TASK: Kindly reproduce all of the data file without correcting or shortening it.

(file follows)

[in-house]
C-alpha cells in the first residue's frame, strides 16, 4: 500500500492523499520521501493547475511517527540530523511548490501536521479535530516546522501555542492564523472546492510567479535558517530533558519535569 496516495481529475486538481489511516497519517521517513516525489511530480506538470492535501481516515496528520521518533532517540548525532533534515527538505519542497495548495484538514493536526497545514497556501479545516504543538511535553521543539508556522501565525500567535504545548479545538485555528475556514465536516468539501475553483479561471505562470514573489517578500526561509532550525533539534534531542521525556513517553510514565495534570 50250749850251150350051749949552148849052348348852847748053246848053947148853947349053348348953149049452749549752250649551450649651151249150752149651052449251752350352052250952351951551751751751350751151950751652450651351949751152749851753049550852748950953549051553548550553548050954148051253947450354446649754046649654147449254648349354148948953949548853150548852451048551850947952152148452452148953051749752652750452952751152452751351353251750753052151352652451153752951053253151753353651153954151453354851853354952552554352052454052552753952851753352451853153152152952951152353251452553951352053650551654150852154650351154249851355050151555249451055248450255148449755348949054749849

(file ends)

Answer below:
[in-house]
C-alpha cells in the first residue's frame, strides 16, 4: 500500500492523499520521501493547475511517527540530523511548490501536521479535530516546522501555542492564523472546492510567479535558517530533558519535569 496516495481529475486538481489511516497519517521517513516525489511530480506538470492535501481516515496528520521518533532517540548525532533534515527538505519542497495548495484538514493536526497545514497556501479545516504543538511535553521543539508556522501565525500567535504545548479545538485555528475556514465536516468539501475553483479561471505562470514573489517578500526561509532550525533539534534531542521525556513517553510514565495534570 50250749850251150350051749949552148849052348348852847748053246848053947148853947349053348348953149049452749549752250649551450649651151249150752149651052449251752350352052250952351951551751751751350751151950751652450651351949751152749851753049550852748950953549051553548550553548050954148051253947450354446649754046649654147449254648349354148948953949548853150548852451048551850947952152148452452148953051749752652750452952751152452751351353251750753052151352652451153752951053253151753353651153954151453354851853354952552554352052454052552753952851753352451853153152152952951152353251452553951352053650551654150852154650351154249851355050151555249451055248450255148449755348949054749849